Over the years there have been many, many attempts to deliver worthwhile pre-built (desktop) gaming rigs, not solely on performance alone, but also price, optimisation, upgradability, looks, and a host of other seemingly trivial aspects that all make could compromise a sale. Looking back, there isn’t a real shortage of units that have come and gone, but almost no one else from Dell has managed to tie down decent sales. And even then, Dell’s success is heavily attributed to their acquisition of Alienware. So when Acer announced the Predator G-series, which included the G6, G3, and G1, we all wondered how much of an impact it would make in such a competitive market. Here we review the Acer Predator G6.
[dropcap]A[/dropcap]cer sent us the top of the line Predator G6 unit for review for a few weeks. While most gaming enthusiasts will speak at length about building their own rigs as a matter of pride and achievement, I will add that receiving a pre-built unit has its advantages in not having to deal with compatibility issues, or having to get your hands dirty*. After a few minutes spent customising the initial setup, I was ready to dig in and enjoy all the benefits of the Acer Predator G6.
* Before you have my head, I personally prefer building my own rig, just pointing out an obvious benefit or two in choosing a pre-built unit.
Build and Design
It Looks Like a Tank
If you’re going to purchase a pre-built desktop, you first have to love the design. The G6 may not be everyone’s cup of tea, as it looks like a Cerberus heavy tank destroyer. You’ll often hear the idiom “built like a tank,” referring to the solid build of an object or person, but rarely is it implied so literally. The tread pattern has a functional purpose, however, with many of the folds revealing compartment of some sort. The front face has three of these compartments, one for the Blu-ray writer, one for the external hard drive bay and cradle that pops out on which to rest your headphones after a session of gaming. In addition to this, the front also houses two USB3.0 ports, mic and audio jacks, SD card reader, the power button, and a turbo button.
The rear configuration includes six USB3.0 ports, another two USB2.0, an HDMI and DisplayPort, row of three 3.5mm audio jacks, and Ethernet. In addition to the motherboard’s HDMI and DP connections, the graphics card supports another three DPs, one HDMI, and one DVI port.
The unit is almost entirely plastic, although it doesn’t exactly look or feel like it. The ridges and grooves give it a more premium look, which is further aided by the silver trimming on the sides around the mesh-like cover panels. Both sides also have the Predator logo embossed on it in silver and red-orange highlights. The red-orange is prominent in the overall theme in the form of LED lights, both on the front and side panels. Interestingly, though, the lights will only work when in overclocking modes (of which there are two), although they are able to be configured with the graphics card to provide a better lighting display.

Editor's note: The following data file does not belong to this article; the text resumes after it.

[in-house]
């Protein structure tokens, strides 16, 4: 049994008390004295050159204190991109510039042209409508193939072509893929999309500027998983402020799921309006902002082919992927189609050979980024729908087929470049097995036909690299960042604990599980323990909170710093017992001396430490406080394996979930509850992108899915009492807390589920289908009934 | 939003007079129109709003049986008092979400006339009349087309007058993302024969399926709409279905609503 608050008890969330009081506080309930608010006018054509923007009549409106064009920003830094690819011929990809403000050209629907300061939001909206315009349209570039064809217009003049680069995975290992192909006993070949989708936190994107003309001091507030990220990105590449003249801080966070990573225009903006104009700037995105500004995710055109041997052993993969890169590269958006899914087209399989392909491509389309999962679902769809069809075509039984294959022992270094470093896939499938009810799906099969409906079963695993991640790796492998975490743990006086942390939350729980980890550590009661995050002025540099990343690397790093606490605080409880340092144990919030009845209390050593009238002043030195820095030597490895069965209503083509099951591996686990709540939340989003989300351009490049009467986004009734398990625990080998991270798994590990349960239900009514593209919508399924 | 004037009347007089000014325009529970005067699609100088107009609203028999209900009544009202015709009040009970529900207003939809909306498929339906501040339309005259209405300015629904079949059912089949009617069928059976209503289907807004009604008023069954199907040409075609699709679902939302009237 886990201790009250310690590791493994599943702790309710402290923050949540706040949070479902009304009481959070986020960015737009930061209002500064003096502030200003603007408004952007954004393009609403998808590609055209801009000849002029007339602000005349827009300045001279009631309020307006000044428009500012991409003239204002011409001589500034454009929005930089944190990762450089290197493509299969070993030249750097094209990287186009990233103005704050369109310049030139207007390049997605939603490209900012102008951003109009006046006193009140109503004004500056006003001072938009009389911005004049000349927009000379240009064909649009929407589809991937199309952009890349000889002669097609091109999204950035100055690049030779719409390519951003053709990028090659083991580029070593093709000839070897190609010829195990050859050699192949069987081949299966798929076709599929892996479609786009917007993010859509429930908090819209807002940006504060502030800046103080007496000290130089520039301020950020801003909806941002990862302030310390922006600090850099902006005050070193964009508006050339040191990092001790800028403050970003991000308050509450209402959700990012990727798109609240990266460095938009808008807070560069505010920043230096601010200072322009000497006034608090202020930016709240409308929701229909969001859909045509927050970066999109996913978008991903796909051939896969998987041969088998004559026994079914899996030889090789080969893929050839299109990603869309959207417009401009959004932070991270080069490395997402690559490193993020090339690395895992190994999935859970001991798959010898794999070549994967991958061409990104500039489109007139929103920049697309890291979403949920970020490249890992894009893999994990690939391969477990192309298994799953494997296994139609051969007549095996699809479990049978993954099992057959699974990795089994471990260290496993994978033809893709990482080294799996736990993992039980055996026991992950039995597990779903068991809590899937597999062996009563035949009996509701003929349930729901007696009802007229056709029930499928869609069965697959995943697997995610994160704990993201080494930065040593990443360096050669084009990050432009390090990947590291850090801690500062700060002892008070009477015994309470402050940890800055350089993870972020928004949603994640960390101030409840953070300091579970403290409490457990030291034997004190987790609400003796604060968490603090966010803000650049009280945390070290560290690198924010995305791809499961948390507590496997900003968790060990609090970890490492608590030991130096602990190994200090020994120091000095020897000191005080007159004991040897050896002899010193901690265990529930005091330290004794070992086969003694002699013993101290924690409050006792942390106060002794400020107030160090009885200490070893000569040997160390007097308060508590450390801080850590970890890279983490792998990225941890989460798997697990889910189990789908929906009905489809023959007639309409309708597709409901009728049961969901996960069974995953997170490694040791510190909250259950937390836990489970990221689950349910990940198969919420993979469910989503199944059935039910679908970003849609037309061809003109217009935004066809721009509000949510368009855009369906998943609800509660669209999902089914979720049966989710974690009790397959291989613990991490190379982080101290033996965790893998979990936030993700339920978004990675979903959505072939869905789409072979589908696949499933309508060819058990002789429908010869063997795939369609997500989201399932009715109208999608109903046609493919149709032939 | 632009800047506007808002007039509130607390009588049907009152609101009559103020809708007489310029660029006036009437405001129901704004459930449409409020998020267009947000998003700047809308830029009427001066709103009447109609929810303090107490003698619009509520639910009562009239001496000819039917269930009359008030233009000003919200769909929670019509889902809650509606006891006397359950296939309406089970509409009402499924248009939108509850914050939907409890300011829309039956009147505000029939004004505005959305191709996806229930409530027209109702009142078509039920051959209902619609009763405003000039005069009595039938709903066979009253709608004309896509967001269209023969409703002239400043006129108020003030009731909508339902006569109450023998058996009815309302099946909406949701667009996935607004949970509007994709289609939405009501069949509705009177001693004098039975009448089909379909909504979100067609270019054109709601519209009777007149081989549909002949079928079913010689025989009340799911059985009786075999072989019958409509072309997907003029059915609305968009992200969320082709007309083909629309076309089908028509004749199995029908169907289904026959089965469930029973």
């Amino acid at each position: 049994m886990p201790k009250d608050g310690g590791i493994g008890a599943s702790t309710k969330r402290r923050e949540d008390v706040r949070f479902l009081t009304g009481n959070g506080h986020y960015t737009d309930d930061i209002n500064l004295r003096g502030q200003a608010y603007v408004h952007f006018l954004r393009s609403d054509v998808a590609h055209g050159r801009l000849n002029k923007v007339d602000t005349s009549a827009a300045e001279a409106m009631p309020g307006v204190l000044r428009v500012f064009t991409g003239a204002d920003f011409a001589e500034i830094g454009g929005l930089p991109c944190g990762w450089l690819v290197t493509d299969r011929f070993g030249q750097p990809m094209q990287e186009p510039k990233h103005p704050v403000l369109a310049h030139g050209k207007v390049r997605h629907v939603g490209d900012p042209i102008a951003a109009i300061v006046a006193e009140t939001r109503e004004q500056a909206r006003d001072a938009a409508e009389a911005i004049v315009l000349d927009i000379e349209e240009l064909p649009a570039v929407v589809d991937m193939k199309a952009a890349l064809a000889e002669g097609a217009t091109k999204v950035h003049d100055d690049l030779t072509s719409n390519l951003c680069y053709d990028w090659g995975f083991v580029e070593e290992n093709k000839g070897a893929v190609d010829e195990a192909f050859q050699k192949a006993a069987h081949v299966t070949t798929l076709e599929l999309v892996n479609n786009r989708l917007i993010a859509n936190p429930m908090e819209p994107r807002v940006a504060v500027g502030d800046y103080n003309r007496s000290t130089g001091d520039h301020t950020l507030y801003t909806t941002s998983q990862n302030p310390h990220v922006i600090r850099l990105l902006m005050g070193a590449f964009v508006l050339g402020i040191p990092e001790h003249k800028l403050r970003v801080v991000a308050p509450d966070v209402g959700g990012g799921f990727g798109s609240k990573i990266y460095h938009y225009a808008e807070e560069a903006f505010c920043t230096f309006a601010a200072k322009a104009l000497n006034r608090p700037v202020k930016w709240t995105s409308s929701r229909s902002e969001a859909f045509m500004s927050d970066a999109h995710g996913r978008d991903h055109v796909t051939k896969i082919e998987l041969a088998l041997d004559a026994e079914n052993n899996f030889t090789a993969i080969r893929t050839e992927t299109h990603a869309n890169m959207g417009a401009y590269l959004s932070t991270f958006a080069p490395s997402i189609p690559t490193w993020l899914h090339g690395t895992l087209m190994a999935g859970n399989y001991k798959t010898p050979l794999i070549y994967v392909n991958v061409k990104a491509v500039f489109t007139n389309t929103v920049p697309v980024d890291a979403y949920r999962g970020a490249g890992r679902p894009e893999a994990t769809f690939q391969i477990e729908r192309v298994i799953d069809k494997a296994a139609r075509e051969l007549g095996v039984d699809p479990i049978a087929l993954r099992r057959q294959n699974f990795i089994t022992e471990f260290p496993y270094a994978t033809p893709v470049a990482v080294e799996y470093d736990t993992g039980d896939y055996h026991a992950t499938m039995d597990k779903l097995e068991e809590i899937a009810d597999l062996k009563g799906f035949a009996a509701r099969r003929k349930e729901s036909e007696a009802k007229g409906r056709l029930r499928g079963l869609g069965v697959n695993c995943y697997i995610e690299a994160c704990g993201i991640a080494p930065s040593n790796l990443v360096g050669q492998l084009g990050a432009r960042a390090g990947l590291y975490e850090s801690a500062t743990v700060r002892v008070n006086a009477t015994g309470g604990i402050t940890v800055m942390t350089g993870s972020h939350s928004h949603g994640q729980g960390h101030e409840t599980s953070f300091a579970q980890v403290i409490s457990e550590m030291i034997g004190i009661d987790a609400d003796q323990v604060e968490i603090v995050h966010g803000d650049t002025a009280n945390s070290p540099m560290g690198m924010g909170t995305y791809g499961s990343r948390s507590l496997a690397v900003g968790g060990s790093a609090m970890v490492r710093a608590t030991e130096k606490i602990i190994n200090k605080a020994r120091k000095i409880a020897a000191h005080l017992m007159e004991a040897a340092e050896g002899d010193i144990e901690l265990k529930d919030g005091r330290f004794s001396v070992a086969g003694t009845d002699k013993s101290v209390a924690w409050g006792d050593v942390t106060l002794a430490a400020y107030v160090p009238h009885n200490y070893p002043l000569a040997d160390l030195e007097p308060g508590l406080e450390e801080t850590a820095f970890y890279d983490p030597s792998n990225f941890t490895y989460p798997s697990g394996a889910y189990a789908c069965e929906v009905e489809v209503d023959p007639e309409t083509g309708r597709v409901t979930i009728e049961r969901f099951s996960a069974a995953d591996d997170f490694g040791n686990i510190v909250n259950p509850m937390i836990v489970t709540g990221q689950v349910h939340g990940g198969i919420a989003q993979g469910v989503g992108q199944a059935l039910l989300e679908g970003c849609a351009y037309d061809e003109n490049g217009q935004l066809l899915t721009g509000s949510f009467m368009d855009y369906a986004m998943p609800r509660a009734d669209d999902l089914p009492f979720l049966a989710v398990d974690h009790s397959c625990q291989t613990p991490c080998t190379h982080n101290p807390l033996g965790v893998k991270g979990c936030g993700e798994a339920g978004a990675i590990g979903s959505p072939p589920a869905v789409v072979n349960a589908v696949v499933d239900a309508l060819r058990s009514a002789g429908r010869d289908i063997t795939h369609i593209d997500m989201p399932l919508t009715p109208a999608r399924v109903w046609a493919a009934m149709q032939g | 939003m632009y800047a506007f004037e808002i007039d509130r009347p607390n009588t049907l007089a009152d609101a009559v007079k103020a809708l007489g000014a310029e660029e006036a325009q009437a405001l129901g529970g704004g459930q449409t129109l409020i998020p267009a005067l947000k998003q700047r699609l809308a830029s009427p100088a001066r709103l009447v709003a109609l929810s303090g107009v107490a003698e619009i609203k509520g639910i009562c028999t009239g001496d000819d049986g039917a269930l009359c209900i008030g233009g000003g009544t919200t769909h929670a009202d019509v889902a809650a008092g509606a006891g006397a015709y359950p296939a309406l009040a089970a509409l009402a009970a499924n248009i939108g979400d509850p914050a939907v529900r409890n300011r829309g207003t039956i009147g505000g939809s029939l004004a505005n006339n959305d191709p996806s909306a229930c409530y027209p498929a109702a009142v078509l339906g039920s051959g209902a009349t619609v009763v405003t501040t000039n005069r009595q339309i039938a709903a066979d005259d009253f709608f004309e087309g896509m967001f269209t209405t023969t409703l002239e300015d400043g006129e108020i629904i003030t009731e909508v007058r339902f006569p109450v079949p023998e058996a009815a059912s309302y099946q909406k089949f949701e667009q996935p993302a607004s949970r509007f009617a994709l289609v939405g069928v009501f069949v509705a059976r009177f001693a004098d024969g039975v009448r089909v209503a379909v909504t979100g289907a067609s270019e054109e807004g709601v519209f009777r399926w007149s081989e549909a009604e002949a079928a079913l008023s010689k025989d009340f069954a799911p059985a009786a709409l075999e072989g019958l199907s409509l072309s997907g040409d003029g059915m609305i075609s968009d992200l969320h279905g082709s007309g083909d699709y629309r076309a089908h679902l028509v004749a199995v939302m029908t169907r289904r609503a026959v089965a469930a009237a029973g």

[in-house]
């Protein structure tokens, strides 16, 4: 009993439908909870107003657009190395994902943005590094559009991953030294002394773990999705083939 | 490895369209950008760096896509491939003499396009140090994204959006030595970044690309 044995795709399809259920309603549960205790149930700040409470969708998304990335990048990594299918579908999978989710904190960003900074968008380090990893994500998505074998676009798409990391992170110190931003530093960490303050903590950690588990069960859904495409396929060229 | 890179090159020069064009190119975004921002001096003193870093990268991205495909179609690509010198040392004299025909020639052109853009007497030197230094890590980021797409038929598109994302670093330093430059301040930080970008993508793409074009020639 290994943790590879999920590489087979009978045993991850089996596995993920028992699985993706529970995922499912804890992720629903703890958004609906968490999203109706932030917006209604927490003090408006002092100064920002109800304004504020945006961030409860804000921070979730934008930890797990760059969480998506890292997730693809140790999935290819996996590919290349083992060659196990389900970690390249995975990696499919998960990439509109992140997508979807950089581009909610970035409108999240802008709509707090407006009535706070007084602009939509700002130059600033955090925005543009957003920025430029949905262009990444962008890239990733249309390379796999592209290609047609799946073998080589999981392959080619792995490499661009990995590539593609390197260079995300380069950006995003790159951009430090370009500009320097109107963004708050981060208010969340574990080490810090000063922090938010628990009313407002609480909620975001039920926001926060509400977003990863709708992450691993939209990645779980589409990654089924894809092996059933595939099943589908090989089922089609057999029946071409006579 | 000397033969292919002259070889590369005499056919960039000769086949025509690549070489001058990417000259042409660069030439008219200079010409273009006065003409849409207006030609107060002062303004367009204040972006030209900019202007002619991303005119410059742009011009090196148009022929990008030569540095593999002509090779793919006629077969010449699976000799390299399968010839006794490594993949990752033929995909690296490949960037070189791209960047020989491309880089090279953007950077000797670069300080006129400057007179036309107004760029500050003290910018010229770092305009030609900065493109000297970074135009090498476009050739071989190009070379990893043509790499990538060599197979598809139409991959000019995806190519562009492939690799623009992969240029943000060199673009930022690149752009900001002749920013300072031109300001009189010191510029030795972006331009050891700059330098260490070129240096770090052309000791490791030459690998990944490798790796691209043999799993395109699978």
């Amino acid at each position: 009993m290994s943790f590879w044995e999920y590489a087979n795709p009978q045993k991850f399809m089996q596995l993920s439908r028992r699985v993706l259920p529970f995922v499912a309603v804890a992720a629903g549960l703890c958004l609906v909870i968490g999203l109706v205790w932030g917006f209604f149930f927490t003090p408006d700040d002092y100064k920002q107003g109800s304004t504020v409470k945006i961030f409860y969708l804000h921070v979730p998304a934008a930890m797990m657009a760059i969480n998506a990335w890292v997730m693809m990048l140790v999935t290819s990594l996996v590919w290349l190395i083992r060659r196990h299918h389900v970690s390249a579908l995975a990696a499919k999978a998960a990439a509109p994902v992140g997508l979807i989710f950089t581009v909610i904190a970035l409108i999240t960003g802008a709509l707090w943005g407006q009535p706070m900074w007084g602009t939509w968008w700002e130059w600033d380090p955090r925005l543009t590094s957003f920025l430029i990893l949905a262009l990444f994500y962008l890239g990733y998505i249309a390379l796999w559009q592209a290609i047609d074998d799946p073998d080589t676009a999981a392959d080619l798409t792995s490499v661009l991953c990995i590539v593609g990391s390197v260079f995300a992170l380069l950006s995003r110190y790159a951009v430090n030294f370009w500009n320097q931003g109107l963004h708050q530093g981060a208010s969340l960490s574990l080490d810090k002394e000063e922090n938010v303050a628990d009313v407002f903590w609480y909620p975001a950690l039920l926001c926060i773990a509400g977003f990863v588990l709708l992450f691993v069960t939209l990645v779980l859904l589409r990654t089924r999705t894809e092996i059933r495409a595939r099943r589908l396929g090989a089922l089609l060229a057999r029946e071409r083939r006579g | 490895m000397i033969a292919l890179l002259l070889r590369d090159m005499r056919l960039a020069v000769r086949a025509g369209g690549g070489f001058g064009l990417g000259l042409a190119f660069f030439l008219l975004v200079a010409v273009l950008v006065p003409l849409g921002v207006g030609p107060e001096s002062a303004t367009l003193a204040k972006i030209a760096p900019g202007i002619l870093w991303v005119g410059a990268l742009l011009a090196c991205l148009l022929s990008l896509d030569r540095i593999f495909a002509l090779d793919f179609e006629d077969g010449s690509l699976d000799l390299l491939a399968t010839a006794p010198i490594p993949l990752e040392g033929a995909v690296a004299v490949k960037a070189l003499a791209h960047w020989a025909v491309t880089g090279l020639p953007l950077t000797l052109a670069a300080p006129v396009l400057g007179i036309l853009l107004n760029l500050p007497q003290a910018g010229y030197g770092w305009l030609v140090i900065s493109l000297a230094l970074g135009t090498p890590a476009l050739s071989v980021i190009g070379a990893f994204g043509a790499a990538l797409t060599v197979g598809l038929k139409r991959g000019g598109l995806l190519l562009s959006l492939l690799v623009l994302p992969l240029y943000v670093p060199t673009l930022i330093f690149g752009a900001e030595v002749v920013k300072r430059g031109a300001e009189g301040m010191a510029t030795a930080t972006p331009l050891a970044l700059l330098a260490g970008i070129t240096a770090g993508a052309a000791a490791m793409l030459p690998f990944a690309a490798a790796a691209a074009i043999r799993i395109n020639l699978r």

The unit is fairly large, measuring 554x211x462mm, and weighs 15.6KG.
Internals and Upgradability
Before you’re able to take a look at the innards, there is a small matter of opening the unit. Without any assistance, it isn’t as obvious as it would seem. Instead of simply unscrewing the side panel and sliding it out, the rear cover has to be removed, by means of pushing down on the clips at the bottom and pulling the whole panel off as straight as possible. Any sideways or angled pull results in the cover being stuck and you’ll have to realign it before starting again. While the unit may look fairly large on the outside, the space on the inside doesn’t quite measure up in comparison. Still, Acer has done a great job at effectively using the available real estate, with every neatly tucked away.
Acer has made use of a micro-ATX motherboard to optimise space. There are two available bays for storage, one of which is already in use for the fitted harddrive. There are four RAM slots, one of which is used. You won’t be able to fit a second graphics card for SLI connection even if the motherboard did support it. A standard PSU is utilised instead of a modular version in which you’re able to add and remove cables where required, and you’re left with quite a substantial mass of unutilised cables around the back. Thankfully, the LED lighting doesn’t require the same amount of cabling, with most of its wiring hidden with the removable panel walls and connecting to the motherboard by means of pin connector when the panel is slid back into position.
This, unfortunately, is a clear lack of upgradability, which will greatly affect how gamers perceive the Acer Predator G6 when long-term plans are factored in. As the performance sections will point to a rather strong rig, it may not be the case a year or two down the line if/when users seek to swap out a few components. While it may aid in reducing the overall cost of the unit, attention to detail in such matters may make all the difference to prospective buyers.